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Day One Summary @ The Ajax Experience

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As day one comes to an end, it's been a whirlwind of asynchronous requests, CSS Selectors, Chrome, performance and more as we flew through the Ajax Universe. We’ve seen some great comparisons between open source JavaScript frameworks, including the specific focus and goal of each framework that helps to differentiate them from the rest. We’ve also seen how frameworks are on a path of convergence, each with similar solutions to the same problems. However, the likelihood of a unification of the major frameworks is unlikely in the short term.

Of the three developer breakouts, I attended the jQuery sessions which were very insightful. I was surprised to see the growth jQuery has enjoyed over the last 4-6 months, but it’s not too surprising since it is an exceptional framework.

Another highlight of the day was Ben and Dion’s Ajax Universe session where they used created a script to sound a buzzer at random intervals so they would switch turns. This was hilarious and turned out to be a great idea. As they buzzed back and forth, they stepped through the progression of the web over the years, showing where we started and where we are today. Their slides and video should be posted online soon, just stay tuned to ajaxian.com.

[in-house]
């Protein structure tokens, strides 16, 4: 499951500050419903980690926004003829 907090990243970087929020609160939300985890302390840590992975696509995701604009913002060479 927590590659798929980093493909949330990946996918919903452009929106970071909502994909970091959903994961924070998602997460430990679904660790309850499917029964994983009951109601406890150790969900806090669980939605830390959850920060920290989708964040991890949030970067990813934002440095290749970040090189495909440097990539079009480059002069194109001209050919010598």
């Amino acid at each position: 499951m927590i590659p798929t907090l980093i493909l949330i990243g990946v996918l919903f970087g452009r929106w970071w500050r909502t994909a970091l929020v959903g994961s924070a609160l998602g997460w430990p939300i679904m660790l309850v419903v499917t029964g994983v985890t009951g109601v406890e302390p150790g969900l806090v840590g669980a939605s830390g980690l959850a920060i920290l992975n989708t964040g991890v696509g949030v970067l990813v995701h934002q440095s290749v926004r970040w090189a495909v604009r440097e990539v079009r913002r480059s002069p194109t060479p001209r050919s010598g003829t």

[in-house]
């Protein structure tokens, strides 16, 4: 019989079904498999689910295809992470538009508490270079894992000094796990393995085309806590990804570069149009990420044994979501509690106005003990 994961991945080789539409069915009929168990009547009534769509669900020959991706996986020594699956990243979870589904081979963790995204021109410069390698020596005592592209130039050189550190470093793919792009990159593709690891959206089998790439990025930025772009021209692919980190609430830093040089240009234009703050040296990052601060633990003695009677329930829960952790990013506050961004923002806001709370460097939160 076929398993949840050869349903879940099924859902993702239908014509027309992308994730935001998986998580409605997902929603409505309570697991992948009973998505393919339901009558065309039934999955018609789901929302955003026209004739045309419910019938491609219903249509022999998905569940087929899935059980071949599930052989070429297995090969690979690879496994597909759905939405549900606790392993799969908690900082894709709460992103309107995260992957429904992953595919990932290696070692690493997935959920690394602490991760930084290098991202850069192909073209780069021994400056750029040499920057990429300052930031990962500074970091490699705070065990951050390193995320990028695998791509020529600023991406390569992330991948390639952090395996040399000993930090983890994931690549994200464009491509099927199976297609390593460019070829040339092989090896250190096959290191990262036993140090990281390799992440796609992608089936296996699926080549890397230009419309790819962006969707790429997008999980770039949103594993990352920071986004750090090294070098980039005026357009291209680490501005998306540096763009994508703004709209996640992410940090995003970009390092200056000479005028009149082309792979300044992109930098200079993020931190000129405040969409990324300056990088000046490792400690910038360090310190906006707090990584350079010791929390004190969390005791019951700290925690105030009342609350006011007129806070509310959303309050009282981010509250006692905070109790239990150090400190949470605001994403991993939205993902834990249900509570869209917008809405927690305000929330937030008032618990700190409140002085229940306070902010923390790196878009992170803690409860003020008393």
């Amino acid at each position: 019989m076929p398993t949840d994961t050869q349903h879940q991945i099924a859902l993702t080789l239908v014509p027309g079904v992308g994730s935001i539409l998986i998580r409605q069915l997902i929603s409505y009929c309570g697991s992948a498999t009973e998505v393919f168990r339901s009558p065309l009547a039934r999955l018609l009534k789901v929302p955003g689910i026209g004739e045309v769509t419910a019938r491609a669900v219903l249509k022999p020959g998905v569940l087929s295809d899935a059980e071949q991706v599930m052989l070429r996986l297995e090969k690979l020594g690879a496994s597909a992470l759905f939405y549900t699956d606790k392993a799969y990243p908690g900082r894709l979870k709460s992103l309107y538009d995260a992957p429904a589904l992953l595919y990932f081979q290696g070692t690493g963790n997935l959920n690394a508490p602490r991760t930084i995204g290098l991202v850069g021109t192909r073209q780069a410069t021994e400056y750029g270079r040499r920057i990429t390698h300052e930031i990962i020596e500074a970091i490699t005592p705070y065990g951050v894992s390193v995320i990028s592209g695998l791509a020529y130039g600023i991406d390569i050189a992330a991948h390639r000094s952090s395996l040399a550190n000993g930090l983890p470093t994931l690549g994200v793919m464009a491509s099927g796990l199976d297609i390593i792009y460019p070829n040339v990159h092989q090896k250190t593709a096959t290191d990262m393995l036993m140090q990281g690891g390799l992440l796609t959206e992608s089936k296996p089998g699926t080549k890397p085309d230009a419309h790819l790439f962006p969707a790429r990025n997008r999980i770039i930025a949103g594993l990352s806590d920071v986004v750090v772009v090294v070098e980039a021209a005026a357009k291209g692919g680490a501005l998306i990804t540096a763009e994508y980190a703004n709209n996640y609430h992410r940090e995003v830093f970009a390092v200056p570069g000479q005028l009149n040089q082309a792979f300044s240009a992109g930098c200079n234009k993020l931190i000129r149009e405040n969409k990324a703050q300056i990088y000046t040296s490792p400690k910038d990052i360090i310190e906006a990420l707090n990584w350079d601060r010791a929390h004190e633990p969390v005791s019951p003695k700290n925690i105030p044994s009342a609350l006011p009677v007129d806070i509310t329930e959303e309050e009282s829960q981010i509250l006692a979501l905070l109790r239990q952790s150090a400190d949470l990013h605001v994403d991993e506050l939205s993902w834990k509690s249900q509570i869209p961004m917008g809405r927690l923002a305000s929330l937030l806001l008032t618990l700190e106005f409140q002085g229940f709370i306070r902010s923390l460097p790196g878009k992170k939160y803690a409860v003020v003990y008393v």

Finally, we had a session titled “The Top 10 Cross-Browser Issues”. A panel of experts including Andrew Dupont (Prototype), Chris Heilmann (YUI), John Resig (jQuery), and Dylan Schiemann (Dojo) discussed how their respective frameworks handled browser issues. In particular, the discussion included the issue of browser user agent sniffing versus object/feature detection in order to create workarounds for browser issues. User agent sniffing has been the standard for all current libraries, but the next version of jQuery (1.3) will remove all browser sniffing and will rely solely on feature detection. John received some opposition from the other panelists about this approach, but was able to hold his ground and his vision of a more elegant approach for handling browser issues. John stressed that it is the responsibility of the JavaScript libraries to be good role models for coding practices and to encourage browser manufacturers to fix existing bugs instead of assuming that the developer community has already hacked around them.

The discussion continued around issues with the DOM API and the pain it can cause. Then we moved to a new topic: the influence JavaScript libraries have with the browser vendors (which seems to be getting better). The discussion was fast and insightful. I spoke with one of the staff here and was told that videos of the sessions will be posted online at some point. When they are posted, be sure to check out this session.

That’s all for today, it’s time to head to the Microsoft sponsored “Evening Event”!